All Nuffield Health mammography is carried out on Full Field Digital Equipment with images being read and stored electronically on a central PACS system. The clients are booked via our contact centre in Chichester and images are double read at our reporting centre in Cheltenham by NHS accredited film readers. Mammography is carried out by radiographers with additional qualifications in mammography or who have been signed off as competent by the Professional Head of Mammography. All mammographers undertake quarterly peer review and have clinical updates every 2 years.

Women should receive their results within 4 working days with normal results being posted to home addresses.  Any abnormal results are communicated by telephone by one of our health assessment doctors. Women with abnormal mammography results can be referred back to their GP for onward referral to an NHS breast clinic or they can elect to be seen privately in which case the HA doctor can make a direct referral.


After publication of the Independent Review of Breast Screening1 in the UK in 2011, Nuffield Health reviewed its own proposition. Giving women enough information to be able to choose to have a mammogram was a key finding of the report. All women wanting to book a mammogram are encouraged to read the information on our website2 and are sent literature in the post which outlines both the benefits and the harms of breast screening. In order to make an informed choice about breast screening we offer a link to an online breast cancer risk assessment tool3.  By asking a few simple questions the tool calculates a lifetime risk of developing breast cancer and compares this to a woman of a similar age. Women with a low risk may choose to opt out of mammography. 

Age and frequency 

We offer mammography to women over 40 years of age.  The incidence of breast cancer has been shown to increase sharply from age 35 and carry on increasing up to age 704.  There is conflicting evidence to show whether screening younger women can save as many lives as screening women over 50 but guidelines published by the Royal College of Radiologists5 suggests a mortality benefit of 17% for women screened 40-49 with the largest reduction in mortality when these younger women are screened every 12-18 months.  The sensitivity of mammography and the shorter cancer lead times are responsible for the reduced benefit of screening for the younger women. The Independent Review calculated a 20% reduction in mortality rate for women over 50.  With this in mind it is important that women are made fully aware of the risks of screening as well as the benefits.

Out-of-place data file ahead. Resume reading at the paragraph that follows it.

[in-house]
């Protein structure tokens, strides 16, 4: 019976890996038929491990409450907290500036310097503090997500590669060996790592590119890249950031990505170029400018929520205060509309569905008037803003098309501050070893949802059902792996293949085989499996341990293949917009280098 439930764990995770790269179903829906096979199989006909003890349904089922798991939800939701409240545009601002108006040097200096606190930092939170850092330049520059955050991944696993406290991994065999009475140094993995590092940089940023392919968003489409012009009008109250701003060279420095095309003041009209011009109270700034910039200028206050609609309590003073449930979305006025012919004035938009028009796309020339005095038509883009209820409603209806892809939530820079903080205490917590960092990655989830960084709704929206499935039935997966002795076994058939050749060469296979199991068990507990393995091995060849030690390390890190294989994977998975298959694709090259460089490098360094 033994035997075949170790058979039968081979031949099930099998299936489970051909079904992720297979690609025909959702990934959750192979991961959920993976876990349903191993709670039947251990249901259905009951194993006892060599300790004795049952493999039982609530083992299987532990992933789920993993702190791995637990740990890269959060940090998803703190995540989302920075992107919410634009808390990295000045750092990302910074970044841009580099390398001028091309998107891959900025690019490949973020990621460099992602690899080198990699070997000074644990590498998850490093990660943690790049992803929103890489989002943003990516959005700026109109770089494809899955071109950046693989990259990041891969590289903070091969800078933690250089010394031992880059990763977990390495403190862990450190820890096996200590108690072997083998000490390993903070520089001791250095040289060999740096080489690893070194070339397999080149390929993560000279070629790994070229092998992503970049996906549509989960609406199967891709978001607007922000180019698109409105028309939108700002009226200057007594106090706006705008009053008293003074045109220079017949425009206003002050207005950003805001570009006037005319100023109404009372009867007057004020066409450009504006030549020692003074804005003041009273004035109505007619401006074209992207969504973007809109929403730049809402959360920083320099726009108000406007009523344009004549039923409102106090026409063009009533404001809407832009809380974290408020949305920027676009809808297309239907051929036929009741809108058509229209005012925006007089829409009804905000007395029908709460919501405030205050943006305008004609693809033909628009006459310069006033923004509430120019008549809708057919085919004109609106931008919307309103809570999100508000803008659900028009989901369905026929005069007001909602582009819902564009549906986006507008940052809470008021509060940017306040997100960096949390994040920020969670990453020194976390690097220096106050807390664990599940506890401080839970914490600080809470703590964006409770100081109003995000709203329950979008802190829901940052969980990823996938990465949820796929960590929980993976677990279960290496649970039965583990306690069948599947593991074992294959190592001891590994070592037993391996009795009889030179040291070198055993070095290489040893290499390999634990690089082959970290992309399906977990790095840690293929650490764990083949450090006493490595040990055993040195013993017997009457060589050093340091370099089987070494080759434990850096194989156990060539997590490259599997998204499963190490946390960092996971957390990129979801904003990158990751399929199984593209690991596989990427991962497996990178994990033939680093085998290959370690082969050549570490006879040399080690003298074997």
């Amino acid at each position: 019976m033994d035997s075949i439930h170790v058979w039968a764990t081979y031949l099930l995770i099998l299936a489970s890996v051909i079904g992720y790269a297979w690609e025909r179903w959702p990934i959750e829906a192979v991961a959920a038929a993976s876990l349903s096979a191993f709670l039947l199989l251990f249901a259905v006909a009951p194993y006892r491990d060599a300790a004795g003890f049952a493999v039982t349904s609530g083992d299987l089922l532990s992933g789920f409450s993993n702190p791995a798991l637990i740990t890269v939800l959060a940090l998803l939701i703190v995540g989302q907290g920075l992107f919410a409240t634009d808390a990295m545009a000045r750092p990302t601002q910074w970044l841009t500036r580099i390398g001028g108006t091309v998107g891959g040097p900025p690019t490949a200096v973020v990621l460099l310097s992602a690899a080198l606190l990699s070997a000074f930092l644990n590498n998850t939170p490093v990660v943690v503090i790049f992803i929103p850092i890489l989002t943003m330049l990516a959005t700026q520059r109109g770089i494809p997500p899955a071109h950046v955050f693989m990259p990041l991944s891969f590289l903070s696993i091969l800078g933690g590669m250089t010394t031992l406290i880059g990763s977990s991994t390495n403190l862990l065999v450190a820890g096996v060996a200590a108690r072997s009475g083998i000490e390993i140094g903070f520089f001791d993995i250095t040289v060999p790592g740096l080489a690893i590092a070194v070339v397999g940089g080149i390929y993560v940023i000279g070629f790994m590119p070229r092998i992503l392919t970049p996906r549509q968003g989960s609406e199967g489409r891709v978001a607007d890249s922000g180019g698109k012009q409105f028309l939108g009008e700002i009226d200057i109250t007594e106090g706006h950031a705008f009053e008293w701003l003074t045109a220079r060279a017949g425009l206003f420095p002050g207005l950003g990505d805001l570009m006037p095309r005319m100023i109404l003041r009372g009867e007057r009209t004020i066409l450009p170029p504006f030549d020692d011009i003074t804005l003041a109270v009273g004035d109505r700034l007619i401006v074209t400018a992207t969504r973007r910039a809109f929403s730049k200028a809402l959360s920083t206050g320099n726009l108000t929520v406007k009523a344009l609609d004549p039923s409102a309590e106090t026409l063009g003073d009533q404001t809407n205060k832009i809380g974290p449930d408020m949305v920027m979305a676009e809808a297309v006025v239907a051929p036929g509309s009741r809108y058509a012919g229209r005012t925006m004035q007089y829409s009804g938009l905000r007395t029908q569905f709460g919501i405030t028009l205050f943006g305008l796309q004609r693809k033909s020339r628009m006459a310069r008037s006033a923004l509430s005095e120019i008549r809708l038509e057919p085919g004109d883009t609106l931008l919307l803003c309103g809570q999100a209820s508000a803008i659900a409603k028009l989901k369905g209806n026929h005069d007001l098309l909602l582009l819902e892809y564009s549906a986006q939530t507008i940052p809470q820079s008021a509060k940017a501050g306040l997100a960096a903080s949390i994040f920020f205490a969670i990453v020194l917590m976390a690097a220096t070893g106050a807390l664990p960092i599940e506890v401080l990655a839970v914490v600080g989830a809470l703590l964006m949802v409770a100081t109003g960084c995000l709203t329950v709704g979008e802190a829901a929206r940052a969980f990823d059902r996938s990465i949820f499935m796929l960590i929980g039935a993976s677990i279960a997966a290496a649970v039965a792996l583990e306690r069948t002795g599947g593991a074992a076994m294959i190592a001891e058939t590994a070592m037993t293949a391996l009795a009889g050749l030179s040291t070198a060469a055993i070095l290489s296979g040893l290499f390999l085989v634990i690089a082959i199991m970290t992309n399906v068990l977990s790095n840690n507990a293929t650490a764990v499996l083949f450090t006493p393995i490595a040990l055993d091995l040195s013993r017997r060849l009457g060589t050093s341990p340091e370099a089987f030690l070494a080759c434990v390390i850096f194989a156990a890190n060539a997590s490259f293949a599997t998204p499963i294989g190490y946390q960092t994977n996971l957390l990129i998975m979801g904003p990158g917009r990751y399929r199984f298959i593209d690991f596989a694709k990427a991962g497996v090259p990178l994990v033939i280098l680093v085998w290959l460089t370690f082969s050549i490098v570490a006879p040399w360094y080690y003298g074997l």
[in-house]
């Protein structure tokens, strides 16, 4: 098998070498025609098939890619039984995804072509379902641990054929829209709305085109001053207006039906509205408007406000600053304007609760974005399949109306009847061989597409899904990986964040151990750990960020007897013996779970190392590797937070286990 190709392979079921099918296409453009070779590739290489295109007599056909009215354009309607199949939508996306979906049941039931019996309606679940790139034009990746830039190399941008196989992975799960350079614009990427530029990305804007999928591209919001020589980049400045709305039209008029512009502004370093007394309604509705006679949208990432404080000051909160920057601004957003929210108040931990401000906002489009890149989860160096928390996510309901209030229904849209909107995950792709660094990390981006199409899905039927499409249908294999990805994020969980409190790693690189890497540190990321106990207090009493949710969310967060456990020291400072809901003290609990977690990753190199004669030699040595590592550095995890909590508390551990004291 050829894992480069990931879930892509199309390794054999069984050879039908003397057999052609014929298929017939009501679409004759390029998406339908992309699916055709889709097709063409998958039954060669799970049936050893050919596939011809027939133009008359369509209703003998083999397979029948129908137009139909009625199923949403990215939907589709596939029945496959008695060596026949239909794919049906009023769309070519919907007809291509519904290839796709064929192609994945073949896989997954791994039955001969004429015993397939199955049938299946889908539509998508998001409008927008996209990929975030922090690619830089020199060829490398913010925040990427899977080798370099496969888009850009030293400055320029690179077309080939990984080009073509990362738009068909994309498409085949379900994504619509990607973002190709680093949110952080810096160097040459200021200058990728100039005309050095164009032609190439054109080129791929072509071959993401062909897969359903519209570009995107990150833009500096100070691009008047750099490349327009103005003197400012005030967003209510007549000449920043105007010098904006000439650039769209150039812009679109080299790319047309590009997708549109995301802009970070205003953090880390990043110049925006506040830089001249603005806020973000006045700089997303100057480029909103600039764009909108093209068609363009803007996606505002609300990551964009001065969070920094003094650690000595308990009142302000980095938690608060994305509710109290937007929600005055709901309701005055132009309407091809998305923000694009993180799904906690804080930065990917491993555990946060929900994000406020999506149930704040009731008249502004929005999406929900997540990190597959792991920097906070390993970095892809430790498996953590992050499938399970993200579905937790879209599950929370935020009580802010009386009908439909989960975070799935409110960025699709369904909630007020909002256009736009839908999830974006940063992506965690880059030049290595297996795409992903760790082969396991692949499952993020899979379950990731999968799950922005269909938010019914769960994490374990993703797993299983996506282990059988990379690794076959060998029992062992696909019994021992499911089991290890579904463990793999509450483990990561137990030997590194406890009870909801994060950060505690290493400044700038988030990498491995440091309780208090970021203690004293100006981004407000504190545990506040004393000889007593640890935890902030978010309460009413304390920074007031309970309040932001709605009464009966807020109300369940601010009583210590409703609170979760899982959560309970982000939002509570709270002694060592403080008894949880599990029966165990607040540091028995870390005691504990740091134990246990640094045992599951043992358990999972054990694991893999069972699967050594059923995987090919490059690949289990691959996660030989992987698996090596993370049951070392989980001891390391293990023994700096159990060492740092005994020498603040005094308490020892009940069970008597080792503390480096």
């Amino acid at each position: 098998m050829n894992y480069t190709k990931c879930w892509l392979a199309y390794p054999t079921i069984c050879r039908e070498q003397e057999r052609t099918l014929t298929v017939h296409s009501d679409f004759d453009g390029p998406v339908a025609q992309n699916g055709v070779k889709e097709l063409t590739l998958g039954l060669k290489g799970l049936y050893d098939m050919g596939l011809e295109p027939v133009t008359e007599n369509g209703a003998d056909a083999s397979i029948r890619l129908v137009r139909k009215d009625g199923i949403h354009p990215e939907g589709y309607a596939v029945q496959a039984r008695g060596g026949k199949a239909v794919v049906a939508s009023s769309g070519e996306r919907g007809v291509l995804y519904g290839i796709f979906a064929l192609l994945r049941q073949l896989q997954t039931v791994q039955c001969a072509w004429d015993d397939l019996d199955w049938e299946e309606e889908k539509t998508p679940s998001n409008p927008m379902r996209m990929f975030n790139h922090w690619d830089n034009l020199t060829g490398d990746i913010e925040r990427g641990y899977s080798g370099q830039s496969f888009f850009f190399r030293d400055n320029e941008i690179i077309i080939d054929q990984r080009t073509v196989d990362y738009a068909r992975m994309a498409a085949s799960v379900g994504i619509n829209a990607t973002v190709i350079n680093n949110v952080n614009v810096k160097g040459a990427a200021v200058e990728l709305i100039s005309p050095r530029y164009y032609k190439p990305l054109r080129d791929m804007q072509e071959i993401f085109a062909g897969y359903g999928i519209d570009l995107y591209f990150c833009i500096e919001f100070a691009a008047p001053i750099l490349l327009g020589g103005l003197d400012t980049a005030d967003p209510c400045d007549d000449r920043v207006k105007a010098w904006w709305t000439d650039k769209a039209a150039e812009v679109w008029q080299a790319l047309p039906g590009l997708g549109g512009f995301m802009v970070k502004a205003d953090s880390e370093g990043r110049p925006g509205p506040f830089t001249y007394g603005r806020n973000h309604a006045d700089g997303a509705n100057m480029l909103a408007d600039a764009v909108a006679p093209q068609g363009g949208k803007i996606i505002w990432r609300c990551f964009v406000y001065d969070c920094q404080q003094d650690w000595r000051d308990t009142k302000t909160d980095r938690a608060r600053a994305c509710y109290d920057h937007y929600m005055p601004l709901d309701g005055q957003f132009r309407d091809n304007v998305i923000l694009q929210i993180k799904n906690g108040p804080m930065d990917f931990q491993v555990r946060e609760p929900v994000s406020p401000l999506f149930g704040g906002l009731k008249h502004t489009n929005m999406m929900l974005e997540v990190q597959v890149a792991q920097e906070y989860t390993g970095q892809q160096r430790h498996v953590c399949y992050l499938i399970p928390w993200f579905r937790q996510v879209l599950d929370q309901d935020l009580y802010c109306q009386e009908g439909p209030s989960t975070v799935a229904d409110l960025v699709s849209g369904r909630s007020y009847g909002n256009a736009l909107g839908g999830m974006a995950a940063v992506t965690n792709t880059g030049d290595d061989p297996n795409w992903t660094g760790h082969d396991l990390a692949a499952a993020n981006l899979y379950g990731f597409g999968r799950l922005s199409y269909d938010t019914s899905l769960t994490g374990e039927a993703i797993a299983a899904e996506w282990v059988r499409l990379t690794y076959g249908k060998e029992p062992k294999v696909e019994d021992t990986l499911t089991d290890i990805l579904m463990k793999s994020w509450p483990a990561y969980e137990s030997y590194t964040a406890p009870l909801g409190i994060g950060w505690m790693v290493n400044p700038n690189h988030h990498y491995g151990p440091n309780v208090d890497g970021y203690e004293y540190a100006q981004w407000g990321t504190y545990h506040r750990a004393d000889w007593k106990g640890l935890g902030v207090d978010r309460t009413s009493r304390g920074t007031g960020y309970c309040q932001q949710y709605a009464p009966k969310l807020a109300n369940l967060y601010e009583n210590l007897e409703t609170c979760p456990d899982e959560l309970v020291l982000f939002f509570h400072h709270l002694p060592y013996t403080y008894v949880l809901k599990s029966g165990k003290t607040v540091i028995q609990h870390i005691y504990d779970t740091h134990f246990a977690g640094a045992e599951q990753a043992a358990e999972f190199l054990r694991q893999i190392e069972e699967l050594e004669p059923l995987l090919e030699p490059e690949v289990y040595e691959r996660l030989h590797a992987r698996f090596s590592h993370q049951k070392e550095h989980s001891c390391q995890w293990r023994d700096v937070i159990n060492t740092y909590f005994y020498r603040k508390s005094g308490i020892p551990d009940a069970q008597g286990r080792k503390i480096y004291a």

The RCR go on to say that although the NHSBSP (NHS Breast Screening Programme) has a three yearly recall interval a more appropriate interval would be 2 yearly due to the cancer lead-time and evidence shown by interval cancers. This is the interval Nuffield Health recommends although if a woman chooses to she can ask for screening more frequently but not more than yearly.

Screening mammography is unsuitable for women under 40 as the breast tissue is too dense and small cancers can be missed. There is no evidence to show any reduction in mortality and there is evidence to show radiation induced cancers can occur in these younger women. For young women at a proven high risk of developing breast cancer NICE guidelines6 suggest MRI screening. Nuffield Health can provide breast MRI but for this specialist service a clinical referral is required.

Our breast screening service is audited monthly reviewing recall to assessment and technical recall rates. We have quarterly governance meetings where any issues, incidents and complaints are discussed and we have regular meetings with our reporting radiologists to review recall rates and any interval cancers 


The Nuffield Health breast screening service strives for excellence and follows NHSBSP guidance aiming to better their recall for further assessment and technical recall rates. Results should be with the client within one week and our unique abnormal results process makes the service more personal. 


  1. Independent Breast Screening Review 2012 A report jointly commissioned by Cancer Research UK and the Department for Health
  4. Cancer Research UK
  5. Guidance on screening and symptomatic breast imaging  (third edition) RCR
  6. A clinical guideline for familial breast cancer, NICE 2013.

Other sources

  • Effect of mammographic screening from age 40 years on breast cancer mortality in the UK Age trial at 17 years' follow-up: a randomised controlled trial by Moss, Sue M; Wale, Christopher; Smith, Robert; more...The Lancet. Oncology, 09/2015, Volume 16, Issue 9
  • Breast screening – set and maintain the round length. Public Health England 2008
  • Breast screening – a working party for higher risk screening 2015
  • Breast screening – organizing a breast screening programme 2002